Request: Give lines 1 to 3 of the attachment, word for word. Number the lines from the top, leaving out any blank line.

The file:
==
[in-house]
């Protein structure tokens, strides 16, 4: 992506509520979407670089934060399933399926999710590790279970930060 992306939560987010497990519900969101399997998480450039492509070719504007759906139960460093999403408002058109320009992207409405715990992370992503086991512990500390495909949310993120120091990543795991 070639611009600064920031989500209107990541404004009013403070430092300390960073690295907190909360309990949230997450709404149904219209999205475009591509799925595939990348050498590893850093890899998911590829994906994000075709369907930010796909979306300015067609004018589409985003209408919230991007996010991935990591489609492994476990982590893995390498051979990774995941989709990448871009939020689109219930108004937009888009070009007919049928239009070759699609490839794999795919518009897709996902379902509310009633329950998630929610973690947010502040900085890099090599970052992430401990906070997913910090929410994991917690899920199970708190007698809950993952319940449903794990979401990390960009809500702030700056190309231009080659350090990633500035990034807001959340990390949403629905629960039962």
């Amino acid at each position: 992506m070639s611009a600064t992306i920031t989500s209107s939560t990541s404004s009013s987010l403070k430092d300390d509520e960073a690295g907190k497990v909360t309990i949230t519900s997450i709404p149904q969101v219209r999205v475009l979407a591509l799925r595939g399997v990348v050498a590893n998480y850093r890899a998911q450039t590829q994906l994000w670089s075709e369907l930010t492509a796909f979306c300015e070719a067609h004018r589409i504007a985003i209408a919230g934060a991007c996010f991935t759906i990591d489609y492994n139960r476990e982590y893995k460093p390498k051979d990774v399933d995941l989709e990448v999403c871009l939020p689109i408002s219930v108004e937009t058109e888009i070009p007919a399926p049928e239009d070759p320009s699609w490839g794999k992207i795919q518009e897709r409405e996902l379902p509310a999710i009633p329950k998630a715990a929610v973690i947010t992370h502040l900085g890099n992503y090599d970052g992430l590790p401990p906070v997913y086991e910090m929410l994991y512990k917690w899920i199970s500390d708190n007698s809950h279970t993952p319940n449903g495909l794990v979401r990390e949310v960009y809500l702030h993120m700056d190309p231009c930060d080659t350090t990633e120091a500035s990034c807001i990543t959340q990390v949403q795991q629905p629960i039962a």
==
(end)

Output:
[in-house]
């Protein structure tokens, strides 16, 4: 992506509520979407670089934060399933399926999710590790279970930060 992306939560987010497990519900969101399997998480450039492509070719504007759906139960460093999403408002058109320009992207409405715990992370992503086991512990500390495909949310993120120091990543795991 070639611009600064920031989500209107990541404004009013403070430092300390960073690295907190909360309990949230997450709404149904219209999205475009591509799925595939990348050498590893850093890899998911590829994906994000075709369907930010796909979306300015067609004018589409985003209408919230991007996010991935990591489609492994476990982590893995390498051979990774995941989709990448871009939020689109219930108004937009888009070009007919049928239009070759699609490839794999795919518009897709996902379902509310009633329950998630929610973690947010502040900085890099090599970052992430401990906070997913910090929410994991917690899920199970708190007698809950993952319940449903794990979401990390960009809500702030700056190309231009080659350090990633500035990034807001959340990390949403629905629960039962």
């Amino acid at each position: 992506m070639s611009a600064t992306i920031t989500s209107s939560t990541s404004s009013s987010l403070k430092d300390d509520e960073a690295g907190k497990v909360t309990i949230t519900s997450i709404p149904q969101v219209r999205v475009l979407a591509l799925r595939g399997v990348v050498a590893n998480y850093r890899a998911q450039t590829q994906l994000w670089s075709e369907l930010t492509a796909f979306c300015e070719a067609h004018r589409i504007a985003i209408a919230g934060a991007c996010f991935t759906i990591d489609y492994n139960r476990e982590y893995k460093p390498k051979d990774v399933d995941l989709e990448v999403c871009l939020p689109i408002s219930v108004e937009t058109e888009i070009p007919a399926p049928e239009d070759p320009s699609w490839g794999k992207i795919q518009e897709r409405e996902l379902p509310a999710i009633p329950k998630a715990a929610v973690i947010t992370h502040l900085g890099n992503y090599d970052g992430l590790p401990p906070v997913y086991e910090m929410l994991y512990k917690w899920i199970s500390d708190n007698s809950h279970t993952p319940n449903g495909l794990v979401r990390e949310v960009y809500l702030h993120m700056d190309p231009c930060d080659t350090t990633e120091a500035s990034c807001i990543t959340q990390v949403q795991q629905p629960i039962a």